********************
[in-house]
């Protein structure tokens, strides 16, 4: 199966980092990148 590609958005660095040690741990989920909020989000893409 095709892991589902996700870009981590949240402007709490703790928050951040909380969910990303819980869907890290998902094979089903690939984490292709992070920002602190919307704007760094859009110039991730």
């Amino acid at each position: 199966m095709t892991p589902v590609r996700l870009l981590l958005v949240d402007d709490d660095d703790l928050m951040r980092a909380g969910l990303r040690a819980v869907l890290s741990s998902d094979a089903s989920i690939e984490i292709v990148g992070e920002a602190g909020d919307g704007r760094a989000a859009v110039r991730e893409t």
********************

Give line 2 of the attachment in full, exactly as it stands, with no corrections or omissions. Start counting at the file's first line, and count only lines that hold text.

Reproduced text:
């Protein structure tokens, strides 16, 4: 199966980092990148 590609958005660095040690741990989920909020989000893409 095709892991589902996700870009981590949240402007709490703790928050951040909380969910990303819980869907890290998902094979089903690939984490292709992070920002602190919307704007760094859009110039991730």